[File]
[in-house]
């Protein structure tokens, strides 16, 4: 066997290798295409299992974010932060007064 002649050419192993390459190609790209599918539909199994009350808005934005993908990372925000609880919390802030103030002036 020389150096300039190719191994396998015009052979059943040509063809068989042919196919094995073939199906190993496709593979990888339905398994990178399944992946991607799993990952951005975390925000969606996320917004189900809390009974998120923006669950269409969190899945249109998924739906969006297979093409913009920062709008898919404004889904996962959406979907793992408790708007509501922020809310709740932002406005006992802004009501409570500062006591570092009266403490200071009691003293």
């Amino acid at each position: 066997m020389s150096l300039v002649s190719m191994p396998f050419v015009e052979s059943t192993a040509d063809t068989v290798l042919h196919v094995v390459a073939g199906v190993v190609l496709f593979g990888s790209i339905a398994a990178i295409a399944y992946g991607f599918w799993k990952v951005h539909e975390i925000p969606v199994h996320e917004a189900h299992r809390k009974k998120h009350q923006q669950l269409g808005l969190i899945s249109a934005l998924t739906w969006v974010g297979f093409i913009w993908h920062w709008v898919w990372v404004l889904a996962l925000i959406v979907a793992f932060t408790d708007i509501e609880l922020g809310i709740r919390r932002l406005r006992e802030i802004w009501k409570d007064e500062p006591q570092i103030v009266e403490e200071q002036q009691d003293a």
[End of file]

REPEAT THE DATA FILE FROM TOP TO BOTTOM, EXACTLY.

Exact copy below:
[in-house]
């Protein structure tokens, strides 16, 4: 066997290798295409299992974010932060007064 002649050419192993390459190609790209599918539909199994009350808005934005993908990372925000609880919390802030103030002036 020389150096300039190719191994396998015009052979059943040509063809068989042919196919094995073939199906190993496709593979990888339905398994990178399944992946991607799993990952951005975390925000969606996320917004189900809390009974998120923006669950269409969190899945249109998924739906969006297979093409913009920062709008898919404004889904996962959406979907793992408790708007509501922020809310709740932002406005006992802004009501409570500062006591570092009266403490200071009691003293």
């Amino acid at each position: 066997m020389s150096l300039v002649s190719m191994p396998f050419v015009e052979s059943t192993a040509d063809t068989v290798l042919h196919v094995v390459a073939g199906v190993v190609l496709f593979g990888s790209i339905a398994a990178i295409a399944y992946g991607f599918w799993k990952v951005h539909e975390i925000p969606v199994h996320e917004a189900h299992r809390k009974k998120h009350q923006q669950l269409g808005l969190i899945s249109a934005l998924t739906w969006v974010g297979f093409i913009w993908h920062w709008v898919w990372v404004l889904a996962l925000i959406v979907a793992f932060t408790d708007i509501e609880l922020g809310i709740r919390r932002l406005r006992e802030i802004w009501k409570d007064e500062p006591q570092i103030v009266e403490e200071q002036q009691d003293a």